It is apparent from the Complaint that the Complainant has not authorised the Respondent to use the Complainant's trademark and the Respondent is not connected or associated with the Complainant. The disputed domain name is also not derived from the Respondent's name. As noted above, the disputed domain name is being used as a landing page for a pay-per-click website which links to supplement products other than the Complainant's products.
All of these matters are typically sufficient to establish a prima facie case that the Respondent does not have rights or legitimate interests in the disputed domain name. In particular, the Panel notes that the use of the disputed domain name for pay-per-click links to supplement products other than the Complainant's own products generally does not qualify as good faith use under the Policy.
In the absence of a substantive response and having regard to the discussion in section 5.2.C below about the timing of the trademark registration and the disclaimer on the Respondent's website that the pay-per-click links are generated by a third party, therefore, the Panel finds that the Complainant has established the second requirement under the Policy.
Under the third requirement of the Policy, the Complainant must establish that the disputed domain name has been both registered and used in bad faith by the Respondent. These are conjunctive requirements; both must be satisfied for a successful complaint: see, e.g., Burn World-Wide, Ltd. d/b/a BGT Partners v. Banta Global Turnkey Ltd, WIPO Case No. D2010-0470.
Generally speaking, a finding that a domain name has been registered and is being used in bad faith requires an inference to be drawn that the respondent in question has registered and is using the disputed domain name to take advantage of its significance as a trademark owned by (usually) the complainant.
The way the Respondent has been using the disputed domain name is a very typical situation where registration and use in bad faith is found. There are two matters in the present case, however, which require further consideration.
The first is that the Respondent registered the disputed domain name in April 2007; some two years before the Complainant applied to register its trademark.
In the present case, however, the Complainant has provided evidence that it was using its trademark, albeit not registered as a trademark, from October 2006. That is, some six months before the registration of the disputed domain name.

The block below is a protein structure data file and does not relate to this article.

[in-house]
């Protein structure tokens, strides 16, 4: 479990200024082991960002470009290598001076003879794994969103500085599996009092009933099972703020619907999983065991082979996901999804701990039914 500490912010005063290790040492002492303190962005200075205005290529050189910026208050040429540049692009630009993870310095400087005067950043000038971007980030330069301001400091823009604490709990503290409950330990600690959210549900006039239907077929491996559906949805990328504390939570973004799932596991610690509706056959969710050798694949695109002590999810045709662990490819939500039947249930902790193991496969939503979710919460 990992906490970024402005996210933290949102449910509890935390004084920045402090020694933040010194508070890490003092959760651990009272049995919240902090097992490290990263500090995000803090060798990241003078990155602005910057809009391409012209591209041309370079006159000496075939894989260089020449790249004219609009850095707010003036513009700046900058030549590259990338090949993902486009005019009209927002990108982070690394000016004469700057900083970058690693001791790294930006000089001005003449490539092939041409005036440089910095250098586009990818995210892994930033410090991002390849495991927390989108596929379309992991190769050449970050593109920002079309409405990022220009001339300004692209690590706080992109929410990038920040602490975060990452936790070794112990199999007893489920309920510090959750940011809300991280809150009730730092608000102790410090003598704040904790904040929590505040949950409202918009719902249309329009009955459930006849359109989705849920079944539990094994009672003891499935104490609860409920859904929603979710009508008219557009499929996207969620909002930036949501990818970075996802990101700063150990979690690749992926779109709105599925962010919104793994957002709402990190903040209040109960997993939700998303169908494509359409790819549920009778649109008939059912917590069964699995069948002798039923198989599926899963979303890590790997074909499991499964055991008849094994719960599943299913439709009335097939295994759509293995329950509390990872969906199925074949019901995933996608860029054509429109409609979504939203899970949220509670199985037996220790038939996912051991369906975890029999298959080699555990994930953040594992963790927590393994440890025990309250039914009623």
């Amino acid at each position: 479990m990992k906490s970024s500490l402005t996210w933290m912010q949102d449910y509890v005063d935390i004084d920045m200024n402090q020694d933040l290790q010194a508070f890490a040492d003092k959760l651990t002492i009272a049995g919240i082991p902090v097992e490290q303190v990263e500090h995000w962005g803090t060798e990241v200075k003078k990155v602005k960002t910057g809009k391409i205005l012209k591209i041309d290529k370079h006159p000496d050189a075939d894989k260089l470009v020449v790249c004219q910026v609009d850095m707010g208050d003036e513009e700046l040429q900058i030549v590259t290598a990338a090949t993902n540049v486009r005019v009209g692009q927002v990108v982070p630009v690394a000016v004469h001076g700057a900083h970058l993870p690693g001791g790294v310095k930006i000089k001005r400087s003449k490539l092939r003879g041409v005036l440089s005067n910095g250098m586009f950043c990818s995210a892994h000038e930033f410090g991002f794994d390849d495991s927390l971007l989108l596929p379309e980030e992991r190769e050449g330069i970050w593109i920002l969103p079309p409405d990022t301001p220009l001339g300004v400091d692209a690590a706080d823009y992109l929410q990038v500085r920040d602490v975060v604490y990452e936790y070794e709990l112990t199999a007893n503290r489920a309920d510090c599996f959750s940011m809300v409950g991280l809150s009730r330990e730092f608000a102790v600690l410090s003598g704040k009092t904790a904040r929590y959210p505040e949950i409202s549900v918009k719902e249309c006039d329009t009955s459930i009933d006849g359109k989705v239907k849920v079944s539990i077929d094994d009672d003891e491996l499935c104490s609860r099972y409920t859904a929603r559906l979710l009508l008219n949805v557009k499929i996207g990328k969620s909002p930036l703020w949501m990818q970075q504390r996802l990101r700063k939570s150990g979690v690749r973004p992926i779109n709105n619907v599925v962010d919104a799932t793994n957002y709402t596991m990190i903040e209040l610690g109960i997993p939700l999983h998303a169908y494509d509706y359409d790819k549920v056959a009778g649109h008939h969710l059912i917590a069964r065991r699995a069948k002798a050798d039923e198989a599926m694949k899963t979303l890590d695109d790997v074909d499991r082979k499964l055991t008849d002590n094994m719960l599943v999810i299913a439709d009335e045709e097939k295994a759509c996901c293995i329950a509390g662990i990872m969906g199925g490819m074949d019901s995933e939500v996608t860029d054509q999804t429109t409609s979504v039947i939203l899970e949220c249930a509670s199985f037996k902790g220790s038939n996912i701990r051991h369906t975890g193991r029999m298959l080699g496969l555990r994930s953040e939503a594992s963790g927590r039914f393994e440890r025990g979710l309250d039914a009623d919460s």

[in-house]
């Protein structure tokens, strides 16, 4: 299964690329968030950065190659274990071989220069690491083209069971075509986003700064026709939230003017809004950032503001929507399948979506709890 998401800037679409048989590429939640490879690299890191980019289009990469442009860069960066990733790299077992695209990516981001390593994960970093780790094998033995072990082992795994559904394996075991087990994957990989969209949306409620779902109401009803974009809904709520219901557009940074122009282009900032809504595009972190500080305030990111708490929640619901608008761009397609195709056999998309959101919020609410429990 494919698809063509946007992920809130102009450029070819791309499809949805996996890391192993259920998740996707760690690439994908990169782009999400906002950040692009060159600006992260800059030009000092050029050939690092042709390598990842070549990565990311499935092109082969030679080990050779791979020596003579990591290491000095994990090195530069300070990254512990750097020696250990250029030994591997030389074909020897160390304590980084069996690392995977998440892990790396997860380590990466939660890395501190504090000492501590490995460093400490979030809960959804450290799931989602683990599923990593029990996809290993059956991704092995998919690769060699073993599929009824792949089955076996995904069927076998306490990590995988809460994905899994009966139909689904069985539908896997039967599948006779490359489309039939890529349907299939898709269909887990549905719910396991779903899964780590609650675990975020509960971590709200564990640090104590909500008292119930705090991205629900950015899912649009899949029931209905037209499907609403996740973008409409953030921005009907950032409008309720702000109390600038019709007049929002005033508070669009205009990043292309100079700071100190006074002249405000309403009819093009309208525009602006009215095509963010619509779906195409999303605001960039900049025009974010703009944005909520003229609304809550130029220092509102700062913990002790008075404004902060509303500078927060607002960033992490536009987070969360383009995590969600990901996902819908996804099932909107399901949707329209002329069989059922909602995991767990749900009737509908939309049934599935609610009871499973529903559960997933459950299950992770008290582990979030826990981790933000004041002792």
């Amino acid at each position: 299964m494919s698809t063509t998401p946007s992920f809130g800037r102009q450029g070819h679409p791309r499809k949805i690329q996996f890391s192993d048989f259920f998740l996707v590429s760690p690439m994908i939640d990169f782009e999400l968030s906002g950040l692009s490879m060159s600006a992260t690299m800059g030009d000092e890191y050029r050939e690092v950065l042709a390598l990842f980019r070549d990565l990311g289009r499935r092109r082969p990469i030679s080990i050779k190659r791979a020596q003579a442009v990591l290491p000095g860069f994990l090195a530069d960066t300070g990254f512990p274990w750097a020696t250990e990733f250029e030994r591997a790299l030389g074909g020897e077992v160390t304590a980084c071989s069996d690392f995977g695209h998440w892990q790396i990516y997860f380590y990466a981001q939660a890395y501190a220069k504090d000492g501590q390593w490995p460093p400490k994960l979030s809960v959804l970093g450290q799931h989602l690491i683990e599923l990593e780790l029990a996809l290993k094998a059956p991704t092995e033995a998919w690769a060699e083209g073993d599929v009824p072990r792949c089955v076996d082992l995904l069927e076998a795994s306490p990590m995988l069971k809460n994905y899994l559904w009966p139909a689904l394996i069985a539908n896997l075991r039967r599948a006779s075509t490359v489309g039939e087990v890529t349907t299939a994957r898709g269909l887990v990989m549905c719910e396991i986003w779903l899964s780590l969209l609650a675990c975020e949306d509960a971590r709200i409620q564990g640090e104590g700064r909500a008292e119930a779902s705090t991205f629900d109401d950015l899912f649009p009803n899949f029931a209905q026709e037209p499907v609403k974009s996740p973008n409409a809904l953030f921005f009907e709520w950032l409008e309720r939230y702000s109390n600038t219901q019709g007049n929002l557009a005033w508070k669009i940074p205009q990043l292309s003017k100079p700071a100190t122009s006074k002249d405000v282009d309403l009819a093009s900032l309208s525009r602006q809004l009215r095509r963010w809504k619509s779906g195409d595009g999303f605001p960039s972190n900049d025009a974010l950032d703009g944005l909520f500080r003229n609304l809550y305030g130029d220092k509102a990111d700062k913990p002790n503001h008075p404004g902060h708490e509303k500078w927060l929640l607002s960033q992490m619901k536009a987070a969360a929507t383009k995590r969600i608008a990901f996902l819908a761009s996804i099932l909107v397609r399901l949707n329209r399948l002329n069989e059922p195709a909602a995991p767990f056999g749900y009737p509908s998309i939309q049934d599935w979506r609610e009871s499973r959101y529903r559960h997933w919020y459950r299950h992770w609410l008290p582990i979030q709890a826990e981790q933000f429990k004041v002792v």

The "purus" element of the Complainant's trademark may be translated as "pure" or "spotless" or "without stain" and "labs" would in many contexts be recognized as a shortened from of "laboratory".1 So, in some contexts, the expression as a whole might be considered descriptive or superlative.
However, that is not the case here. There is no evidence that the Respondent is operating a laboratory or providing services using a laboratory. On the contrary, the Respondent uses the disputed domain name to resolve to a webpage which features pay-per-click advertising links to the Complainant and competitive supplement products.
The second matter is the presence of a disclaimer on the Respondent's website:
"The Sponsored Listings displayed above are served automatically by a third party. Neither the service provider nor the domain owner maintain any relationship with the advertisers. In case of trademark issues please contact the domain owner directly (contact information can be found in WhoIs)."
It has long been established that a respondent cannot evade responsibility for the use made of the domain name by the use of such disclaimers: WIPO Overview 3.0, section 3.5. Respondents must control how their domain names are used or, if the use is made in defiance of their wishes, provide proof of their efforts to prevent or stop such use.
On the evidence in this proceeding, the Respondent does not appear to have any connection with the term "Purus Labs". It appears likely that the Respondent registered the disputed domain name with knowledge of the Complainant's trademark (albeit unregistered at the time). Moreover, the Respondent has sought to take advantage of the trademark significance of the disputed domain name through the pay-per-click advertising on the website to which the disputed domain name resolves.
Accordingly, on the record in this case, the Panel finds that the disputed domain name has been registered and used in bad faith.
For the foregoing reasons, in accordance with paragraphs 4(i) of the Policy and 15 of the Rules, the Panel orders that the disputed domain name <puruslabs.com> be transferred to the Complainant.
Warwick A. Rothnie
Date: December 18, 2017
1 In other contexts, it might be understood for example as an affectionate term for Labrador dogs.